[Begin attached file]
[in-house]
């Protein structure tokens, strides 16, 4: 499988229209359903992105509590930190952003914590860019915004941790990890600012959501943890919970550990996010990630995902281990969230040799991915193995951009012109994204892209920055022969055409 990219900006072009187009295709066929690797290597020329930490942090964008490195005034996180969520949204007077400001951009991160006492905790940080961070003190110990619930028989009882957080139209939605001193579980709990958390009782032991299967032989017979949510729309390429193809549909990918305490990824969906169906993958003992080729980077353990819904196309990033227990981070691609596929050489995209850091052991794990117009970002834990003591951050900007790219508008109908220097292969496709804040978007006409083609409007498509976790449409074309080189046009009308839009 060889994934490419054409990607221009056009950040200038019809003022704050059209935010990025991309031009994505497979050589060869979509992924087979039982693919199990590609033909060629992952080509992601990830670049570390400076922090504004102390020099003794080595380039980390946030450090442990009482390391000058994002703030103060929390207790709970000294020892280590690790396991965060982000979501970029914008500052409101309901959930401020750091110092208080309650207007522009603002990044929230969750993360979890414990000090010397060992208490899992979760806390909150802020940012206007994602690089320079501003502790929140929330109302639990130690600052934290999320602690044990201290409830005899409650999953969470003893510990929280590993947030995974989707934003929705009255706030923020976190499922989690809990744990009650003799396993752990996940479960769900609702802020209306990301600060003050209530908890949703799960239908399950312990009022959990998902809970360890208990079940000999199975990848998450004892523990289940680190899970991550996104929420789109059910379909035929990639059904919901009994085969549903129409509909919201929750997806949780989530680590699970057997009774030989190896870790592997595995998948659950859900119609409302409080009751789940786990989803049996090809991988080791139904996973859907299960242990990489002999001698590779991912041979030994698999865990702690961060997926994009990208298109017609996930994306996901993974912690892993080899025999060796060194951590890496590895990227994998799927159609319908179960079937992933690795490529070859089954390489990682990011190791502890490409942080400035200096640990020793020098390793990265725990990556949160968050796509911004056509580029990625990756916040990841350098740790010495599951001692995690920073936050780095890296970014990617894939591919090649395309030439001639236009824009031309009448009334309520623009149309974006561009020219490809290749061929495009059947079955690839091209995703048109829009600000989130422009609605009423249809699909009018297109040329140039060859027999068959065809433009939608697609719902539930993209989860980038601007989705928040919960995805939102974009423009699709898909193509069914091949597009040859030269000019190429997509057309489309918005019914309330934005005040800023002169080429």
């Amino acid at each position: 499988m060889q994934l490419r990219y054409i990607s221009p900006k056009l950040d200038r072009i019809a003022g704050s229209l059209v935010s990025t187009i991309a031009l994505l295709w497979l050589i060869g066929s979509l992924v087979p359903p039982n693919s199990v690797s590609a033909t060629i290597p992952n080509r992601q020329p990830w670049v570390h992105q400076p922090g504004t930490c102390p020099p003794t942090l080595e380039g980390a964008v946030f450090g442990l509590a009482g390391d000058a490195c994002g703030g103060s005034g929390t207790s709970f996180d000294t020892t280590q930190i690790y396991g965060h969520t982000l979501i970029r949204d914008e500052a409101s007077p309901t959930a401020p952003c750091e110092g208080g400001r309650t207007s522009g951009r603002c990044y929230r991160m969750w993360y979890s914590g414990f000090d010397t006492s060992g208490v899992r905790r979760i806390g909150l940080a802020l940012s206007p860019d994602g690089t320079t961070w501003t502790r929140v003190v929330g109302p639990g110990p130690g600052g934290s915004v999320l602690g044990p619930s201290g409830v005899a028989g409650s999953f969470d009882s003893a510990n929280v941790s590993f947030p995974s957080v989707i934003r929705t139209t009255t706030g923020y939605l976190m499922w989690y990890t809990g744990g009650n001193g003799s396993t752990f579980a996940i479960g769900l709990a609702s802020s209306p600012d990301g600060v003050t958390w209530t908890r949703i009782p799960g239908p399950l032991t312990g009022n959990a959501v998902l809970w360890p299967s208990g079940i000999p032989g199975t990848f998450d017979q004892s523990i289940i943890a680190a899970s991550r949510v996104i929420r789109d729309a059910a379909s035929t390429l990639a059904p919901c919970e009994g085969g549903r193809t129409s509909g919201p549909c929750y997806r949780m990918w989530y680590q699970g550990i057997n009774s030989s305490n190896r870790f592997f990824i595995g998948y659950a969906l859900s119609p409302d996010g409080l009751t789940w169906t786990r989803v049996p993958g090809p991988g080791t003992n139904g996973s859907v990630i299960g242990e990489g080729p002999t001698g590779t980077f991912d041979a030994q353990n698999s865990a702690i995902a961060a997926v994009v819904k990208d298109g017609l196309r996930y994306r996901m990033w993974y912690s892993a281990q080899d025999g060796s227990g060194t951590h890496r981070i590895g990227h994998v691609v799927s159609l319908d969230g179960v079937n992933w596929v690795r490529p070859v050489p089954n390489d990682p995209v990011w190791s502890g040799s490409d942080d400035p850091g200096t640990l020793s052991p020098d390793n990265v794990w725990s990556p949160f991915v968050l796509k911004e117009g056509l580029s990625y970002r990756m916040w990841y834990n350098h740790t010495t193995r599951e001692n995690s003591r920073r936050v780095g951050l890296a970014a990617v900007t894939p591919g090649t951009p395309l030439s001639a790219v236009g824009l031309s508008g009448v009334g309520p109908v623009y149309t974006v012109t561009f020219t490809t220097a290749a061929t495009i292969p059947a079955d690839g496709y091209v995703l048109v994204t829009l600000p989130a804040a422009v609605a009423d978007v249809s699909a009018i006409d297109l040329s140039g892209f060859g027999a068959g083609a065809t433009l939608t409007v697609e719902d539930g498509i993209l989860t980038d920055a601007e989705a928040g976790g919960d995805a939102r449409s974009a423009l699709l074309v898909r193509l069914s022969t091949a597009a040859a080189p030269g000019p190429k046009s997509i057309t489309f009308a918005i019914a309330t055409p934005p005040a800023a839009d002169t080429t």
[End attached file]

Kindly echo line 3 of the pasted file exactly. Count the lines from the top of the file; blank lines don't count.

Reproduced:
């Amino acid at each position: 499988m060889q994934l490419r990219y054409i990607s221009p900006k056009l950040d200038r072009i019809a003022g704050s229209l059209v935010s990025t187009i991309a031009l994505l295709w497979l050589i060869g066929s979509l992924v087979p359903p039982n693919s199990v690797s590609a033909t060629i290597p992952n080509r992601q020329p990830w670049v570390h992105q400076p922090g504004t930490c102390p020099p003794t942090l080595e380039g980390a964008v946030f450090g442990l509590a009482g390391d000058a490195c994002g703030g103060s005034g929390t207790s709970f996180d000294t020892t280590q930190i690790y396991g965060h969520t982000l979501i970029r949204d914008e500052a409101s007077p309901t959930a401020p952003c750091e110092g208080g400001r309650t207007s522009g951009r603002c990044y929230r991160m969750w993360y979890s914590g414990f000090d010397t006492s060992g208490v899992r905790r979760i806390g909150l940080a802020l940012s206007p860019d994602g690089t320079t961070w501003t502790r929140v003190v929330g109302p639990g110990p130690g600052g934290s915004v999320l602690g044990p619930s201290g409830v005899a028989g409650s999953f969470d009882s003893a510990n929280v941790s590993f947030p995974s957080v989707i934003r929705t139209t009255t706030g923020y939605l976190m499922w989690y990890t809990g744990g009650n001193g003799s396993t752990f579980a996940i479960g769900l709990a609702s802020s209306p600012d990301g600060v003050t958390w209530t908890r949703i009782p799960g239908p399950l032991t312990g009022n959990a959501v998902l809970w360890p299967s208990g079940i000999p032989g199975t990848f998450d017979q004892s523990i289940i943890a680190a899970s991550r949510v996104i929420r789109d729309a059910a379909s035929t390429l990639a059904p919901c919970e009994g085969g549903r193809t129409s509909g919201p549909c929750y997806r949780m990918w989530y680590q699970g550990i057997n009774s030989s305490n190896r870790f592997f990824i595995g998948y659950a969906l859900s119609p409302d996010g409080l009751t789940w169906t786990r989803v049996p993958g090809p991988g080791t003992n139904g996973s859907v990630i299960g242990e990489g080729p002999t001698g590779t980077f991912d041979a030994q353990n698999s865990a702690i995902a961060a997926v994009v819904k990208d298109g017609l196309r996930y994306r996901m990033w993974y912690s892993a281990q080899d025999g060796s227990g060194t951590h890496r981070i590895g990227h994998v691609v799927s159609l319908d969230g179960v079937n992933w596929v690795r490529p070859v050489p089954n390489d990682p995209v990011w190791s502890g040799s490409d942080d400035p850091g200096t640990l020793s052991p020098d390793n990265v794990w725990s990556p949160f991915v968050l796509k911004e117009g056509l580029s990625y970002r990756m916040w990841y834990n350098h740790t010495t193995r599951e001692n995690s003591r920073r936050v780095g951050l890296a970014a990617v900007t894939p591919g090649t951009p395309l030439s001639a790219v236009g824009l031309s508008g009448v009334g309520p109908v623009y149309t974006v012109t561009f020219t490809t220097a290749a061929t495009i292969p059947a079955d690839g496709y091209v995703l048109v994204t829009l600000p989130a804040a422009v609605a009423d978007v249809s699909a009018i006409d297109l040329s140039g892209f060859g027999a068959g083609a065809t433009l939608t409007v697609e719902d539930g498509i993209l989860t980038d920055a601007e989705a928040g976790g919960d995805a939102r449409s974009a423009l699709l074309v898909r193509l069914s022969t091949a597009a040859a080189p030269g000019p190429k046009s997509i057309t489309f009308a918005i019914a309330t055409p934005p005040a800023a839009d002169t080429t």